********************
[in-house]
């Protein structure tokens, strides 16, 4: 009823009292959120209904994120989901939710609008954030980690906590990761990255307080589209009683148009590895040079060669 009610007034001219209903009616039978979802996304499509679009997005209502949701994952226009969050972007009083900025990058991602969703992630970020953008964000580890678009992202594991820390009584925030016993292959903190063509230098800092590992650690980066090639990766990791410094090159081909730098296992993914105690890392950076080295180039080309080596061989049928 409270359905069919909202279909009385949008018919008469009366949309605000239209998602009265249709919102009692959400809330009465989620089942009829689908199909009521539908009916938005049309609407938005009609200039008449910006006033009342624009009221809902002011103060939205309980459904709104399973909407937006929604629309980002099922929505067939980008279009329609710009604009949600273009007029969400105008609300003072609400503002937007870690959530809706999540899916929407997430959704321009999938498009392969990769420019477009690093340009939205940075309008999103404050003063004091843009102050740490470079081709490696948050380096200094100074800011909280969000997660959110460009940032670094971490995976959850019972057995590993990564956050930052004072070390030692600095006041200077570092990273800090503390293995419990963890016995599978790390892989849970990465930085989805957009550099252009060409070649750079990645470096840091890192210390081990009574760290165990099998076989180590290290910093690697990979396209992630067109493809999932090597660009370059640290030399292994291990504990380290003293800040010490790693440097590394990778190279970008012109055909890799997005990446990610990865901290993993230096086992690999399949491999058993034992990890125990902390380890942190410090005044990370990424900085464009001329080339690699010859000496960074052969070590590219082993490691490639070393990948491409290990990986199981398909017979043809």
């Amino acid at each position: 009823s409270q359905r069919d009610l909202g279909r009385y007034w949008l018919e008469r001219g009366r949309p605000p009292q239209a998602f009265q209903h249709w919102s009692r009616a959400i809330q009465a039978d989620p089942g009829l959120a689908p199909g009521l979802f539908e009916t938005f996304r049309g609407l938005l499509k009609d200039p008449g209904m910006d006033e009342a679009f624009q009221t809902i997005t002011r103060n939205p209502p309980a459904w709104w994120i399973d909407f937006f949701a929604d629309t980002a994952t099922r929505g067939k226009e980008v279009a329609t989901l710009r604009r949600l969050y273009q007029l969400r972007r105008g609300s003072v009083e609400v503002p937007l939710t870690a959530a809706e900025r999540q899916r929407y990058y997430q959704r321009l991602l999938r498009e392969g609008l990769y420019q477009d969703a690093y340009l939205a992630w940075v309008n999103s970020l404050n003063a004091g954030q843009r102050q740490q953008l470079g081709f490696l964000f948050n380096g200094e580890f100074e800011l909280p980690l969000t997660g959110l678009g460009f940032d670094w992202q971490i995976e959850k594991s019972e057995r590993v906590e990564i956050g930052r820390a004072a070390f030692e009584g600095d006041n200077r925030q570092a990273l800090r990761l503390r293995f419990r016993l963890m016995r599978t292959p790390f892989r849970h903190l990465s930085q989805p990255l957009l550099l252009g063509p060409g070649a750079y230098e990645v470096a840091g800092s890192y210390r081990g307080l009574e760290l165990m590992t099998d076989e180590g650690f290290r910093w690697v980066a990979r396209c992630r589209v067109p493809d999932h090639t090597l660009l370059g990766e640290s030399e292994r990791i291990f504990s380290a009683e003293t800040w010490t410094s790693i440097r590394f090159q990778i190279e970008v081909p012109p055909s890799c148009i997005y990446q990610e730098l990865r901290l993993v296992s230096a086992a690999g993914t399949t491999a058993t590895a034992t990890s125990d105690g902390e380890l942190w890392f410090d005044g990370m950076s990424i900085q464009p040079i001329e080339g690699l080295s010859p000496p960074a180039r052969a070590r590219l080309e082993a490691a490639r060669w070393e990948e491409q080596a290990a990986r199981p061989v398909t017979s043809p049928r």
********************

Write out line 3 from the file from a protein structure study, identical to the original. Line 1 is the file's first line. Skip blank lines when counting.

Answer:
């Amino acid at each position: 009823s409270q359905r069919d009610l909202g279909r009385y007034w949008l018919e008469r001219g009366r949309p605000p009292q239209a998602f009265q209903h249709w919102s009692r009616a959400i809330q009465a039978d989620p089942g009829l959120a689908p199909g009521l979802f539908e009916t938005f996304r049309g609407l938005l499509k009609d200039p008449g209904m910006d006033e009342a679009f624009q009221t809902i997005t002011r103060n939205p209502p309980a459904w709104w994120i399973d909407f937006f949701a929604d629309t980002a994952t099922r929505g067939k226009e980008v279009a329609t989901l710009r604009r949600l969050y273009q007029l969400r972007r105008g609300s003072v009083e609400v503002p937007l939710t870690a959530a809706e900025r999540q899916r929407y990058y997430q959704r321009l991602l999938r498009e392969g609008l990769y420019q477009d969703a690093y340009l939205a992630w940075v309008n999103s970020l404050n003063a004091g954030q843009r102050q740490q953008l470079g081709f490696l964000f948050n380096g200094e580890f100074e800011l909280p980690l969000t997660g959110l678009g460009f940032d670094w992202q971490i995976e959850k594991s019972e057995r590993v906590e990564i956050g930052r820390a004072a070390f030692e009584g600095d006041n200077r925030q570092a990273l800090r990761l503390r293995f419990r016993l963890m016995r599978t292959p790390f892989r849970h903190l990465s930085q989805p990255l957009l550099l252009g063509p060409g070649a750079y230098e990645v470096a840091g800092s890192y210390r081990g307080l009574e760290l165990m590992t099998d076989e180590g650690f290290r910093w690697v980066a990979r396209c992630r589209v067109p493809d999932h090639t090597l660009l370059g990766e640290s030399e292994r990791i291990f504990s380290a009683e003293t800040w010490t410094s790693i440097r590394f090159q990778i190279e970008v081909p012109p055909s890799c148009i997005y990446q990610e730098l990865r901290l993993v296992s230096a086992a690999g993914t399949t491999a058993t590895a034992t990890s125990d105690g902390e380890l942190w890392f410090d005044g990370m950076s990424i900085q464009p040079i001329e080339g690699l080295s010859p000496p960074a180039r052969a070590r590219l080309e082993a490691a490639r060669w070393e990948e491409q080596a290990a990986r199981p061989v398909t017979s043809p049928r």